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Yuliya Manno holding on of the week old chicks at Pastured Provisions (credit: Felicia LaLomia).

Just off of Youngs Ave. in Southold is the very beginning of a new farm on the North Fork. The land is owned by Peconic Land Trust, and one section of it is now rented out to Pastured Provisions. Behind the white barn that looks like so many on the North Fork — slightly chipped paint, decades old with a rustic and homey feel — is the new bird farm’s own barn of sorts. Raised off the ground by about three feet on stilts is a small wooden structure that looks like a little house, four walls and a roof. 

Sal Manno opens up one of the doors to reveal the life inside — 102 lives exactly, of red broiler and cornish cross chicks. His outfit of a dark navy sweatshirt with a few paint marks reveal his primary job, masonry and construction. His wife, Yuliya Manno’s Carhart overalls are the perfect getup for taking care of these chicks, but it hides well her full-time gig as an analyst at an insurance company.

(credit: Felicia LaLomia).

Together they started this small chicken farm just a few weeks ago (the 102 chicks just turned a week old). After living in Brooklyn for a few years, they knew they wanted a lifestyle change, but Yuliya’s job was keeping them there. 

“I have long commutes because I work all over Long Island,” Sal Manno said. During those commutes or on weekends, they would listen to podcasts or watch videos on homesteading, something they longed to do. Eventually they fell into a rabbit hole (or chicken hole) on raising chickens.

“Till we were finally like, ‘Alright, you know what? We should do our own thing,’” Sal Manno said. “Then a pandemic hit, and Yuliya didn’t have to be in the city anymore.” So they moved out to the North Fork, where they both grew up and started doing more research, even volunteering at Feisty Acres poultry farm in the mornings and evenings to see what the day-to-day would be like.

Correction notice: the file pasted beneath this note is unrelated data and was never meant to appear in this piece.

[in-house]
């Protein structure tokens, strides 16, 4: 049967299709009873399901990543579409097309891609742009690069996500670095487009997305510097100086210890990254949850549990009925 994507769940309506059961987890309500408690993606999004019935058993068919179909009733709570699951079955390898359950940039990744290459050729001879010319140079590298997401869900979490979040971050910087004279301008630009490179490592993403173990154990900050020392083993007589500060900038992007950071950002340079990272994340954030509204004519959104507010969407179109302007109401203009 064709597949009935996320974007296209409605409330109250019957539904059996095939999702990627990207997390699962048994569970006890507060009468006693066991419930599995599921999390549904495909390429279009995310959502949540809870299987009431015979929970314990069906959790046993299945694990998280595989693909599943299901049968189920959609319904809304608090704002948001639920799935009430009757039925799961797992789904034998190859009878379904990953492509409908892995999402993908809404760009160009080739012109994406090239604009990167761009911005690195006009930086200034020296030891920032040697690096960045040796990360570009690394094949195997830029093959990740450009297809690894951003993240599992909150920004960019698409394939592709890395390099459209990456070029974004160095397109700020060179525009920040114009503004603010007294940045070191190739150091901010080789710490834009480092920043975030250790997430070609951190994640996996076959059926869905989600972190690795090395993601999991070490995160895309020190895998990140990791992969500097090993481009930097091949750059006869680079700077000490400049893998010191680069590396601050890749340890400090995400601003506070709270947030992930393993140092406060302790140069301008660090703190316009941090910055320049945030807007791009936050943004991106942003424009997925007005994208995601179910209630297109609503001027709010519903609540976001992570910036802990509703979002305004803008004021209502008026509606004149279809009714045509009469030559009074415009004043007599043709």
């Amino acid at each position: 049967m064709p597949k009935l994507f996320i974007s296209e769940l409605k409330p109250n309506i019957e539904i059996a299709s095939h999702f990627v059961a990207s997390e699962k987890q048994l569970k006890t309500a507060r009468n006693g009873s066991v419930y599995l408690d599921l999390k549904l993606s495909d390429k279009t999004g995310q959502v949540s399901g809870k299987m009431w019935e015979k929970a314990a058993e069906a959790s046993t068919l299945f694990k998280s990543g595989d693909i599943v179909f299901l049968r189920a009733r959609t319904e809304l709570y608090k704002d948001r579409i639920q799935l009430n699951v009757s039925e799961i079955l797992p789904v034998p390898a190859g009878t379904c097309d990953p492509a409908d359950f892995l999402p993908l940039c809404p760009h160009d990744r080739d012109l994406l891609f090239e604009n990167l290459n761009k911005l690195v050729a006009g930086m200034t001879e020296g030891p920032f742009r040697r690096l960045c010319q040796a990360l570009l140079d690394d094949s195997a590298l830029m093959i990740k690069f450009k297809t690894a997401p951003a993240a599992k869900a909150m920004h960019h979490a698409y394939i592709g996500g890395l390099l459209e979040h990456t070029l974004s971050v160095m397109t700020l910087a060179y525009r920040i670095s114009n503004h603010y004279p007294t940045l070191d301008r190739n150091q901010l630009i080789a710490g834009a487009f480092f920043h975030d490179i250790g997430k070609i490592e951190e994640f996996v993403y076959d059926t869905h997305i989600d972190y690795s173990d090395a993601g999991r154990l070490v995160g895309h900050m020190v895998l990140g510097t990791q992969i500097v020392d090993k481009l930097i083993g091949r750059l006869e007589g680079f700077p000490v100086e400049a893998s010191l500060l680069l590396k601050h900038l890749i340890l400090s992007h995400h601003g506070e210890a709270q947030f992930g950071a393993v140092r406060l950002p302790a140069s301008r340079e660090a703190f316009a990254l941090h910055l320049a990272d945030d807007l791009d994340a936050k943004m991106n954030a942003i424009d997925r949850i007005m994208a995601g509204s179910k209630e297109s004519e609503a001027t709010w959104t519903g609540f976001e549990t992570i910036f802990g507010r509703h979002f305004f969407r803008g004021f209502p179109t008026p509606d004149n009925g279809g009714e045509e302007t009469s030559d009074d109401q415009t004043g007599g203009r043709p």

Finally, at the beginning of 2021, they found a chicken coop from someone in Orient and got their first order of chicks in last week. Before work, on lunch and after work, Yuliya Manno makes her way over to the coop to restock the grain feed or refill the water. “It’s a pleasure coming out in the morning and at night,” she said. “Actually having things to do with my hands outside.”

For them, it’s a major learning experience, and they see this first round of chickens as a way to see what works and what doesn’t. In just under four weeks, they will move the chicks out into the pasture, where they will have planted a mixture of different grasses.

“The different grasses attract different bugs,” Yuliya Manno said. “The broader diet that they have, the better for them. They’re omnivores, so they shouldn’t be eating just the grain all the time.”

These chickens will be processed for meat at the end of May and sold through their website, currently in the works, and picked up at the farm or at Sep’s Farm in East Marion. 

Although they are still in the very early stages of Pastured Provisions, they are hoping to expand. “The name leaves us room to eventually grow,” Yuliya Manno said. “We have a lot of ideas for what we could do to diversify the farm, diversify the land that we’re operating on and diversify the products that we’re selling.”

“It’s going to be hard; there’s gonna be days where it’s going to get stressful,” Yuliya Manno said. “But eating what you grow will be a really fun part.”

“It’s going to be really cool to be able to say, ‘We grew this chicken,’” Sal Manno added. “‘And we know where it’s coming from. It was right out there in the grass.’”